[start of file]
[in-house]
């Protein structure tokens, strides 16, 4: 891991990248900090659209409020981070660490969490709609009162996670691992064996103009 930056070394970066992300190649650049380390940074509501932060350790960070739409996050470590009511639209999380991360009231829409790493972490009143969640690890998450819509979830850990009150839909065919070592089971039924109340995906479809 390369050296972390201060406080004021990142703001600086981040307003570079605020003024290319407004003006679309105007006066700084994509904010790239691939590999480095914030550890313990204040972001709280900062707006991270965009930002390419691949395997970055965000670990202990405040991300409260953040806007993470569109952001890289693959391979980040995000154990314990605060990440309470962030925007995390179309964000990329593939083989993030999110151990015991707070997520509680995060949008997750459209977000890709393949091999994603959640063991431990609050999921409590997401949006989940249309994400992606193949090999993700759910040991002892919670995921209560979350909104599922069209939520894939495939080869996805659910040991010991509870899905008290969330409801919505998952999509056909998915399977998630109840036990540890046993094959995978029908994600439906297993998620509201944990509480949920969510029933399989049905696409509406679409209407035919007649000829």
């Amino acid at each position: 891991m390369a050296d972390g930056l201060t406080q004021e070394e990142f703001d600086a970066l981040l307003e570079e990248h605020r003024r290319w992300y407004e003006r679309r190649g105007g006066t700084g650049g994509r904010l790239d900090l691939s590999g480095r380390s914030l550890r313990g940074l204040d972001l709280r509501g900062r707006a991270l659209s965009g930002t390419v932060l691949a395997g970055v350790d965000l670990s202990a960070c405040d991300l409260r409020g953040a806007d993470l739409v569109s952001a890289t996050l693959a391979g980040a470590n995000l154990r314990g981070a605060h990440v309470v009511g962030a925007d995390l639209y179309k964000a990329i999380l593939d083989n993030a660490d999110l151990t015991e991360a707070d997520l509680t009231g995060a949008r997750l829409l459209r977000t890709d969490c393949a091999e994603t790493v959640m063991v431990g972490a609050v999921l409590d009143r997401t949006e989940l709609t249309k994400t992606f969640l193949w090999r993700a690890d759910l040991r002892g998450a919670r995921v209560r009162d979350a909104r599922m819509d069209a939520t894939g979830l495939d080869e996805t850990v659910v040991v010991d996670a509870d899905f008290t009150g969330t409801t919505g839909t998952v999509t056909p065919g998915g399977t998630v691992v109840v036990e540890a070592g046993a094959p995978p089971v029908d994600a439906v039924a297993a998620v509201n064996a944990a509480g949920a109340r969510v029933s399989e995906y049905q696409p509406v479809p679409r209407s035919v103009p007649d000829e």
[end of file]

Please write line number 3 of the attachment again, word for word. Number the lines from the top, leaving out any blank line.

């Amino acid at each position: 891991m390369a050296d972390g930056l201060t406080q004021e070394e990142f703001d600086a970066l981040l307003e570079e990248h605020r003024r290319w992300y407004e003006r679309r190649g105007g006066t700084g650049g994509r904010l790239d900090l691939s590999g480095r380390s914030l550890r313990g940074l204040d972001l709280r509501g900062r707006a991270l659209s965009g930002t390419v932060l691949a395997g970055v350790d965000l670990s202990a960070c405040d991300l409260r409020g953040a806007d993470l739409v569109s952001a890289t996050l693959a391979g980040a470590n995000l154990r314990g981070a605060h990440v309470v009511g962030a925007d995390l639209y179309k964000a990329i999380l593939d083989n993030a660490d999110l151990t015991e991360a707070d997520l509680t009231g995060a949008r997750l829409l459209r977000t890709d969490c393949a091999e994603t790493v959640m063991v431990g972490a609050v999921l409590d009143r997401t949006e989940l709609t249309k994400t992606f969640l193949w090999r993700a690890d759910l040991r002892g998450a919670r995921v209560r009162d979350a909104r599922m819509d069209a939520t894939g979830l495939d080869e996805t850990v659910v040991v010991d996670a509870d899905f008290t009150g969330t409801t919505g839909t998952v999509t056909p065919g998915g399977t998630v691992v109840v036990e540890a070592g046993a094959p995978p089971v029908d994600a439906v039924a297993a998620v509201n064996a944990a509480g949920a109340r969510v029933s399989e995906y049905q696409p509406v479809p679409r209407s035919v103009p007649d000829e």